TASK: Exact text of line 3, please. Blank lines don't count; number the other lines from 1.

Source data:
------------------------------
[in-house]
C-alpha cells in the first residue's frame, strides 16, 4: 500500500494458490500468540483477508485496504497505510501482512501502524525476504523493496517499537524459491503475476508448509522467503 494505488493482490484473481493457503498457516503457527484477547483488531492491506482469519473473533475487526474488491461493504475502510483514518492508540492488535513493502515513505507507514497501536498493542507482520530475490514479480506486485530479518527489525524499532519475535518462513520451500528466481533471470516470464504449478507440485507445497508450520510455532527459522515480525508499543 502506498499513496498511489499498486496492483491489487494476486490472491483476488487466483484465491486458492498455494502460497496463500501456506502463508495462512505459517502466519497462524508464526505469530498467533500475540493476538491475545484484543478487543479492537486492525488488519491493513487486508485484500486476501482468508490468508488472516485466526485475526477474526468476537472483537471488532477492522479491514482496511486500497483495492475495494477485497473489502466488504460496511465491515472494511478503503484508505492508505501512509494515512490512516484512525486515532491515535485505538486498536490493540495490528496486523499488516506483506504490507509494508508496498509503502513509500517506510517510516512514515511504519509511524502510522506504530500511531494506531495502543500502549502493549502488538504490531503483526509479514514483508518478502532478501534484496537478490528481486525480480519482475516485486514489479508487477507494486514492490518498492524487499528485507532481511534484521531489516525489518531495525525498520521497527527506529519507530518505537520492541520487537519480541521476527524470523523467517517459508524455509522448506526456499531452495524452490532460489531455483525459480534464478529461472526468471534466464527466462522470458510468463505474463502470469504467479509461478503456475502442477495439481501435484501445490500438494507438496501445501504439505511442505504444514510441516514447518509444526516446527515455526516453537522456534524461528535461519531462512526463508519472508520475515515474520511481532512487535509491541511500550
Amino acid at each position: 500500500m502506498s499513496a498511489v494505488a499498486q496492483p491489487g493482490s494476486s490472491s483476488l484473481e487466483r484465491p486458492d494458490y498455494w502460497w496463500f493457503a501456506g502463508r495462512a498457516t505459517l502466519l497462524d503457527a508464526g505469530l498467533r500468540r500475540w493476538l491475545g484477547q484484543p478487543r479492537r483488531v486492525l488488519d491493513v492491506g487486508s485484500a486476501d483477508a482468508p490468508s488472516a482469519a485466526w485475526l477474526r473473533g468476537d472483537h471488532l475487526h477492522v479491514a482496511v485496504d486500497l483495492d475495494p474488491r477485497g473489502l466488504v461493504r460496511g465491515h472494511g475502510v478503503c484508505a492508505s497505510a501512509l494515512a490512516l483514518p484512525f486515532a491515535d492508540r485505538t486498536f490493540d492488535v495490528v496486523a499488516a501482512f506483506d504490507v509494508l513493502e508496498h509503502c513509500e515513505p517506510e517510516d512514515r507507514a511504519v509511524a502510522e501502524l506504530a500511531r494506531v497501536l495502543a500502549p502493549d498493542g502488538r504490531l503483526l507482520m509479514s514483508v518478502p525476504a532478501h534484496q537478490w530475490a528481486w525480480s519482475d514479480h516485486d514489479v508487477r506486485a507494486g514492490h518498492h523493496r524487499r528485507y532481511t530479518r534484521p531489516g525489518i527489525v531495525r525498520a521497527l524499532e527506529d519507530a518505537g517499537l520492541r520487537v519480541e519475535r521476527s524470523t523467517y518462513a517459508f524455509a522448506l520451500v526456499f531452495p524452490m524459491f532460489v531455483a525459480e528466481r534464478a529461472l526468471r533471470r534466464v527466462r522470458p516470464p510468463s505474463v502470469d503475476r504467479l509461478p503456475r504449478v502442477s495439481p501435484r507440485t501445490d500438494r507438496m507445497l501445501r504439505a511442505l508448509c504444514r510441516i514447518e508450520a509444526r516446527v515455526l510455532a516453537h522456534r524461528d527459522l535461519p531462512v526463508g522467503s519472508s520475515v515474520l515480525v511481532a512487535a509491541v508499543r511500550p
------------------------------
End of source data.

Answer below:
Amino acid at each position: 500500500m502506498s499513496a498511489v494505488a499498486q496492483p491489487g493482490s494476486s490472491s483476488l484473481e487466483r484465491p486458492d494458490y498455494w502460497w496463500f493457503a501456506g502463508r495462512a498457516t505459517l502466519l497462524d503457527a508464526g505469530l498467533r500468540r500475540w493476538l491475545g484477547q484484543p478487543r479492537r483488531v486492525l488488519d491493513v492491506g487486508s485484500a486476501d483477508a482468508p490468508s488472516a482469519a485466526w485475526l477474526r473473533g468476537d472483537h471488532l475487526h477492522v479491514a482496511v485496504d486500497l483495492d475495494p474488491r477485497g473489502l466488504v461493504r460496511g465491515h472494511g475502510v478503503c484508505a492508505s497505510a501512509l494515512a490512516l483514518p484512525f486515532a491515535d492508540r485505538t486498536f490493540d492488535v495490528v496486523a499488516a501482512f506483506d504490507v509494508l513493502e508496498h509503502c513509500e515513505p517506510e517510516d512514515r507507514a511504519v509511524a502510522e501502524l506504530a500511531r494506531v497501536l495502543a500502549p502493549d498493542g502488538r504490531l503483526l507482520m509479514s514483508v518478502p525476504a532478501h534484496q537478490w530475490a528481486w525480480s519482475d514479480h516485486d514489479v508487477r506486485a507494486g514492490h518498492h523493496r524487499r528485507y532481511t530479518r534484521p531489516g525489518i527489525v531495525r525498520a521497527l524499532e527506529d519507530a518505537g517499537l520492541r520487537v519480541e519475535r521476527s524470523t523467517y518462513a517459508f524455509a522448506l520451500v526456499f531452495p524452490m524459491f532460489v531455483a525459480e528466481r534464478a529461472l526468471r533471470r534466464v527466462r522470458p516470464p510468463s505474463v502470469d503475476r504467479l509461478p503456475r504449478v502442477s495439481p501435484r507440485t501445490d500438494r507438496m507445497l501445501r504439505a511442505l508448509c504444514r510441516i514447518e508450520a509444526r516446527v515455526l510455532a516453537h522456534r524461528d527459522l535461519p531462512v526463508g522467503s519472508s520475515v515474520l515480525v511481532a512487535a509491541v508499543r511500550p